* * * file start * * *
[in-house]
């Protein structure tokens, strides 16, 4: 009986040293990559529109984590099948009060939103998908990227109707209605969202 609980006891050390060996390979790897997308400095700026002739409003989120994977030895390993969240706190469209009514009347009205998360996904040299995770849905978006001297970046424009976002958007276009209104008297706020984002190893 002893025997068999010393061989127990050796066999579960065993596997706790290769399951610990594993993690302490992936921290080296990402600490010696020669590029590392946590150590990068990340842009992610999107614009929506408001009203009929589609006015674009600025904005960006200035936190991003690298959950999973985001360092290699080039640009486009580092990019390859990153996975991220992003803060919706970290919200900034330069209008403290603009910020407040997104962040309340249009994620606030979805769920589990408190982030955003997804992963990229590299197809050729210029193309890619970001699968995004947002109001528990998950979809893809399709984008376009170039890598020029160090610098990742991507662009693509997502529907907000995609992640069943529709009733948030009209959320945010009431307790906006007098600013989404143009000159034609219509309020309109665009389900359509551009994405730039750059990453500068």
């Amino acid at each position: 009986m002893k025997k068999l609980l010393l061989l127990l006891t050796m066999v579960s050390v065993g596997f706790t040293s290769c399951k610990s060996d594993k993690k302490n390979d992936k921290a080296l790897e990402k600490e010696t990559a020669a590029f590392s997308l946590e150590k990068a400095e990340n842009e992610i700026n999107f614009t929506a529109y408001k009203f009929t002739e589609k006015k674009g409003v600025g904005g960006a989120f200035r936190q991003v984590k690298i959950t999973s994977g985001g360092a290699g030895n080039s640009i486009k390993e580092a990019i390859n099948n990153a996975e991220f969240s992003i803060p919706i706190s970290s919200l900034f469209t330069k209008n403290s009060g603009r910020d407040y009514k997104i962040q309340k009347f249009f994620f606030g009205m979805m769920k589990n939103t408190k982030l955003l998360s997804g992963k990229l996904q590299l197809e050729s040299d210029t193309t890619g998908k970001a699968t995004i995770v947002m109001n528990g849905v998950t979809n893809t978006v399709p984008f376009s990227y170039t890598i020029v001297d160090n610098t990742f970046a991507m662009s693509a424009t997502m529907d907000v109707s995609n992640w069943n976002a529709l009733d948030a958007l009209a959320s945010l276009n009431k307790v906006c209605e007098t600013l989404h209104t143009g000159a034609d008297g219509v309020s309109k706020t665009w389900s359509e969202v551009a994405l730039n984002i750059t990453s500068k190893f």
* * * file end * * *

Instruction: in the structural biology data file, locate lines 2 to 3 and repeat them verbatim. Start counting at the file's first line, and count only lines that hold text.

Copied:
């Protein structure tokens, strides 16, 4: 009986040293990559529109984590099948009060939103998908990227109707209605969202 609980006891050390060996390979790897997308400095700026002739409003989120994977030895390993969240706190469209009514009347009205998360996904040299995770849905978006001297970046424009976002958007276009209104008297706020984002190893 002893025997068999010393061989127990050796066999579960065993596997706790290769399951610990594993993690302490992936921290080296990402600490010696020669590029590392946590150590990068990340842009992610999107614009929506408001009203009929589609006015674009600025904005960006200035936190991003690298959950999973985001360092290699080039640009486009580092990019390859990153996975991220992003803060919706970290919200900034330069209008403290603009910020407040997104962040309340249009994620606030979805769920589990408190982030955003997804992963990229590299197809050729210029193309890619970001699968995004947002109001528990998950979809893809399709984008376009170039890598020029160090610098990742991507662009693509997502529907907000995609992640069943529709009733948030009209959320945010009431307790906006007098600013989404143009000159034609219509309020309109665009389900359509551009994405730039750059990453500068």
């Amino acid at each position: 009986m002893k025997k068999l609980l010393l061989l127990l006891t050796m066999v579960s050390v065993g596997f706790t040293s290769c399951k610990s060996d594993k993690k302490n390979d992936k921290a080296l790897e990402k600490e010696t990559a020669a590029f590392s997308l946590e150590k990068a400095e990340n842009e992610i700026n999107f614009t929506a529109y408001k009203f009929t002739e589609k006015k674009g409003v600025g904005g960006a989120f200035r936190q991003v984590k690298i959950t999973s994977g985001g360092a290699g030895n080039s640009i486009k390993e580092a990019i390859n099948n990153a996975e991220f969240s992003i803060p919706i706190s970290s919200l900034f469209t330069k209008n403290s009060g603009r910020d407040y009514k997104i962040q309340k009347f249009f994620f606030g009205m979805m769920k589990n939103t408190k982030l955003l998360s997804g992963k990229l996904q590299l197809e050729s040299d210029t193309t890619g998908k970001a699968t995004i995770v947002m109001n528990g849905v998950t979809n893809t978006v399709p984008f376009s990227y170039t890598i020029v001297d160090n610098t990742f970046a991507m662009s693509a424009t997502m529907d907000v109707s995609n992640w069943n976002a529709l009733d948030a958007l009209a959320s945010l276009n009431k307790v906006c209605e007098t600013l989404h209104t143009g000159a034609d008297g219509v309020s309109k706020t665009w389900s359509e969202v551009a994405l730039n984002i750059t990453s500068k190893f």